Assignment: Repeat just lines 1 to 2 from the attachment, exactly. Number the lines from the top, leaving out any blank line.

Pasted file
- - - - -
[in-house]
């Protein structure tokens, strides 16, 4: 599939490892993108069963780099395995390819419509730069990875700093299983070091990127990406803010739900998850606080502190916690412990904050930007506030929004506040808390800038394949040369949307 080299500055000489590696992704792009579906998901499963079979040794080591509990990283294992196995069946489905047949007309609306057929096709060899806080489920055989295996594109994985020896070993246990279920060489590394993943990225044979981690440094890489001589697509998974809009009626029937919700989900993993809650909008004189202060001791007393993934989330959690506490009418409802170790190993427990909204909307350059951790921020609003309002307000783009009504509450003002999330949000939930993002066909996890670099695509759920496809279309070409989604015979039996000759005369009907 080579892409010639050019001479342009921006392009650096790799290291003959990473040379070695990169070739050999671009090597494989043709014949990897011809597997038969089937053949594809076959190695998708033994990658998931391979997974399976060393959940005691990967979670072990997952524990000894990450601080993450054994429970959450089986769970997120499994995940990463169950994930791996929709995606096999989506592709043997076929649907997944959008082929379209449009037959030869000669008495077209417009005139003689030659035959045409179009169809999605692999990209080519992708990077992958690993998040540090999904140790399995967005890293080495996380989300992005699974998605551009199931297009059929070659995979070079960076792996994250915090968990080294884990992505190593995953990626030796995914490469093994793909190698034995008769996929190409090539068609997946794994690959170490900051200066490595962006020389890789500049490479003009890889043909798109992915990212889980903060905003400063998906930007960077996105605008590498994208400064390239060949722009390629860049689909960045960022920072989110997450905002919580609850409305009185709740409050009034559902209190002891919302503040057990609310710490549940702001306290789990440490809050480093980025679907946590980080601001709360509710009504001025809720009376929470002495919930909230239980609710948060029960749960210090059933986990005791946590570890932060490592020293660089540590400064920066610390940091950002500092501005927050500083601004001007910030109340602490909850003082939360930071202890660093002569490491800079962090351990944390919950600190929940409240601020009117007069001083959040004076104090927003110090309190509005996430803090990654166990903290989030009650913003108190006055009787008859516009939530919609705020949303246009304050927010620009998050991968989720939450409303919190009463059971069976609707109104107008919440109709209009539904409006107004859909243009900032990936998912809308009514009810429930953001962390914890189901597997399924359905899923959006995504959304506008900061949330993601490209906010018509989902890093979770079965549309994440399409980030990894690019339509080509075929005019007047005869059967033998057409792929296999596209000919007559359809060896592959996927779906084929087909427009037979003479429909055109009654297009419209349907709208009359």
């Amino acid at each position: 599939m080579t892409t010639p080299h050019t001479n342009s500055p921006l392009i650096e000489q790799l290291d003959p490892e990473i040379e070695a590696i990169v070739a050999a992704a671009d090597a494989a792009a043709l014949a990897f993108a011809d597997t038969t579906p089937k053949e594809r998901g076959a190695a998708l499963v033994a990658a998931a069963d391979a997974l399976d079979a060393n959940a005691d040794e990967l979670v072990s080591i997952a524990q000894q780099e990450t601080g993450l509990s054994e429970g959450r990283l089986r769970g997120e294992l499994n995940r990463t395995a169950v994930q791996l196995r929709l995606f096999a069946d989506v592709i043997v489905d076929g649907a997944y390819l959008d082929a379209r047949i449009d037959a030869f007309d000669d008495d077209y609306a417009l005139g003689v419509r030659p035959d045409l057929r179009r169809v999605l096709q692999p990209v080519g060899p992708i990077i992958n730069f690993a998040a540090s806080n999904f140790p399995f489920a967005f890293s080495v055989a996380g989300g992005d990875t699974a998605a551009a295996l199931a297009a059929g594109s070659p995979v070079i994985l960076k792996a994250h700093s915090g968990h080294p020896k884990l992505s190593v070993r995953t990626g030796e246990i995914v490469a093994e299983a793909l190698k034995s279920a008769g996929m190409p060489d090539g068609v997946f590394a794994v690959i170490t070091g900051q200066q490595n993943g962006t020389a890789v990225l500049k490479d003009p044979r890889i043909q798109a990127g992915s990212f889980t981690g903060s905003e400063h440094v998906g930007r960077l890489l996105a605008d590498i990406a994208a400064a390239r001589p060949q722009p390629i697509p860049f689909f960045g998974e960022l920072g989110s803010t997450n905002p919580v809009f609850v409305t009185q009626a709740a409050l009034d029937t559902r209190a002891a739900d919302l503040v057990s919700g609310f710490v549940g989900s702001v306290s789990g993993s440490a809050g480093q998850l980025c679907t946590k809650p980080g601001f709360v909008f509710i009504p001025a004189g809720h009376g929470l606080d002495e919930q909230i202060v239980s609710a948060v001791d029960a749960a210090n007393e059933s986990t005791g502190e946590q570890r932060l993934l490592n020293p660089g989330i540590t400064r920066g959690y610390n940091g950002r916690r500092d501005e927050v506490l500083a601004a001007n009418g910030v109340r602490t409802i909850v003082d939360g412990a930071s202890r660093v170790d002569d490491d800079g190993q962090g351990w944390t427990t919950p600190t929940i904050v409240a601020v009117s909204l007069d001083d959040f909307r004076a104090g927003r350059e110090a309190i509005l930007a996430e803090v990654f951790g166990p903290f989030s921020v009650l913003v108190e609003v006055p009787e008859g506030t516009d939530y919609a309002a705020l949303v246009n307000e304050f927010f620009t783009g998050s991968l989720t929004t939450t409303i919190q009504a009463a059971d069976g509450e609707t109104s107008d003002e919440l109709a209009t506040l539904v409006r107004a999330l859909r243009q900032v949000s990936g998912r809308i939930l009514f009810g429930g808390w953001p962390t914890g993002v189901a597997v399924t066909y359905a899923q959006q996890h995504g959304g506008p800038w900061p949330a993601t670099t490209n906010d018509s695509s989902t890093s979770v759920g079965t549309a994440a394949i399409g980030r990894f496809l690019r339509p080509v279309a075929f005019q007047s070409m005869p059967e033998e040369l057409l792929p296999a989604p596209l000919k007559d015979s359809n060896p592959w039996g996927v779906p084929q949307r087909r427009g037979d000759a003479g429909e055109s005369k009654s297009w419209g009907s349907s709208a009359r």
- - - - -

[in-house]
């Protein structure tokens, strides 16, 4: 599939490892993108069963780099395995390819419509730069990875700093299983070091990127990406803010739900998850606080502190916690412990904050930007506030929004506040808390800038394949040369949307 080299500055000489590696992704792009579906998901499963079979040794080591509990990283294992196995069946489905047949007309609306057929096709060899806080489920055989295996594109994985020896070993246990279920060489590394993943990225044979981690440094890489001589697509998974809009009626029937919700989900993993809650909008004189202060001791007393993934989330959690506490009418409802170790190993427990909204909307350059951790921020609003309002307000783009009504509450003002999330949000939930993002066909996890670099695509759920496809279309070409989604015979039996000759005369009907 080579892409010639050019001479342009921006392009650096790799290291003959990473040379070695990169070739050999671009090597494989043709014949990897011809597997038969089937053949594809076959190695998708033994990658998931391979997974399976060393959940005691990967979670072990997952524990000894990450601080993450054994429970959450089986769970997120499994995940990463169950994930791996929709995606096999989506592709043997076929649907997944959008082929379209449009037959030869000669008495077209417009005139003689030659035959045409179009169809999605692999990209080519992708990077992958690993998040540090999904140790399995967005890293080495996380989300992005699974998605551009199931297009059929070659995979070079960076792996994250915090968990080294884990992505190593995953990626030796995914490469093994793909190698034995008769996929190409090539068609997946794994690959170490900051200066490595962006020389890789500049490479003009890889043909798109992915990212889980903060905003400063998906930007960077996105605008590498994208400064390239060949722009390629860049689909960045960022920072989110997450905002919580609850409305009185709740409050009034559902209190002891919302503040057990609310710490549940702001306290789990440490809050480093980025679907946590980080601001709360509710009504001025809720009376929470002495919930909230239980609710948060029960749960210090059933986990005791946590570890932060490592020293660089540590400064920066610390940091950002500092501005927050500083601004001007910030109340602490909850003082939360930071202890660093002569490491800079962090351990944390919950600190929940409240601020009117007069001083959040004076104090927003110090309190509005996430803090990654166990903290989030009650913003108190006055009787008859516009939530919609705020949303246009304050927010620009998050991968989720939450409303919190009463059971069976609707109104107008919440109709209009539904409006107004859909243009900032990936998912809308009514009810429930953001962390914890189901597997399924359905899923959006995504959304506008900061949330993601490209906010018509989902890093979770079965549309994440399409980030990894690019339509080509075929005019007047005869059967033998057409792929296999596209000919007559359809060896592959996927779906084929087909427009037979003479429909055109009654297009419209349907709208009359």